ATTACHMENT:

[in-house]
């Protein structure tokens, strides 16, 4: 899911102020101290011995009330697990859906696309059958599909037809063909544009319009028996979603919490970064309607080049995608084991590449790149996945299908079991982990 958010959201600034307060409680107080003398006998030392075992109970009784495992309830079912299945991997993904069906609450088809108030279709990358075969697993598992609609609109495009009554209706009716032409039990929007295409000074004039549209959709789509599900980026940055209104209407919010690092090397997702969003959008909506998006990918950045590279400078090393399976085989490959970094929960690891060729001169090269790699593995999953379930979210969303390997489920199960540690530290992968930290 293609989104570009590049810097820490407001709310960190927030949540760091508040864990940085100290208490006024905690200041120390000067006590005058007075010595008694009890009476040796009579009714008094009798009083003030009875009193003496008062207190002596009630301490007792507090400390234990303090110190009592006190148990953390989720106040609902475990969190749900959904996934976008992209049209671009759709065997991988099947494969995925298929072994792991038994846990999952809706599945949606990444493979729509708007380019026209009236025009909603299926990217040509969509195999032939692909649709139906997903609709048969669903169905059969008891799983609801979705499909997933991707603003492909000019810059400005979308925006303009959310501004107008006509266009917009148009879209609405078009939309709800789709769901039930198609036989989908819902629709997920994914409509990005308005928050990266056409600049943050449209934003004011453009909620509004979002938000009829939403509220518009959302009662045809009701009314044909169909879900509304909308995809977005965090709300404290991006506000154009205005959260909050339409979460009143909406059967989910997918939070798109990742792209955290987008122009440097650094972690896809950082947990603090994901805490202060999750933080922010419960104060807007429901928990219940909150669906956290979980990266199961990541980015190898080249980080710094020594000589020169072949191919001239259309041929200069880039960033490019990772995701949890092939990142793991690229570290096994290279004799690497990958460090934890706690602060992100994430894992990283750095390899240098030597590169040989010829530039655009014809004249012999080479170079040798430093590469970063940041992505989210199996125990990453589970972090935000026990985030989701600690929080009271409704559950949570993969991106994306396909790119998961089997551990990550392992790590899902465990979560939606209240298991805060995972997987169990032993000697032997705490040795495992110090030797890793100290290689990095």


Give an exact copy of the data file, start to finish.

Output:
[in-house]
């Protein structure tokens, strides 16, 4: 899911102020101290011995009330697990859906696309059958599909037809063909544009319009028996979603919490970064309607080049995608084991590449790149996945299908079991982990 958010959201600034307060409680107080003398006998030392075992109970009784495992309830079912299945991997993904069906609450088809108030279709990358075969697993598992609609609109495009009554209706009716032409039990929007295409000074004039549209959709789509599900980026940055209104209407919010690092090397997702969003959008909506998006990918950045590279400078090393399976085989490959970094929960690891060729001169090269790699593995999953379930979210969303390997489920199960540690530290992968930290 293609989104570009590049810097820490407001709310960190927030949540760091508040864990940085100290208490006024905690200041120390000067006590005058007075010595008694009890009476040796009579009714008094009798009083003030009875009193003496008062207190002596009630301490007792507090400390234990303090110190009592006190148990953390989720106040609902475990969190749900959904996934976008992209049209671009759709065997991988099947494969995925298929072994792991038994846990999952809706599945949606990444493979729509708007380019026209009236025009909603299926990217040509969509195999032939692909649709139906997903609709048969669903169905059969008891799983609801979705499909997933991707603003492909000019810059400005979308925006303009959310501004107008006509266009917009148009879209609405078009939309709800789709769901039930198609036989989908819902629709997920994914409509990005308005928050990266056409600049943050449209934003004011453009909620509004979002938000009829939403509220518009959302009662045809009701009314044909169909879900509304909308995809977005965090709300404290991006506000154009205005959260909050339409979460009143909406059967989910997918939070798109990742792209955290987008122009440097650094972690896809950082947990603090994901805490202060999750933080922010419960104060807007429901928990219940909150669906956290979980990266199961990541980015190898080249980080710094020594000589020169072949191919001239259309041929200069880039960033490019990772995701949890092939990142793991690229570290096994290279004799690497990958460090934890706690602060992100994430894992990283750095390899240098030597590169040989010829530039655009014809004249012999080479170079040798430093590469970063940041992505989210199996125990990453589970972090935000026990985030989701600690929080009271409704559950949570993969991106994306396909790119998961089997551990990550392992790590899902465990979560939606209240298991805060995972997987169990032993000697032997705490040795495992110090030797890793100290290689990095």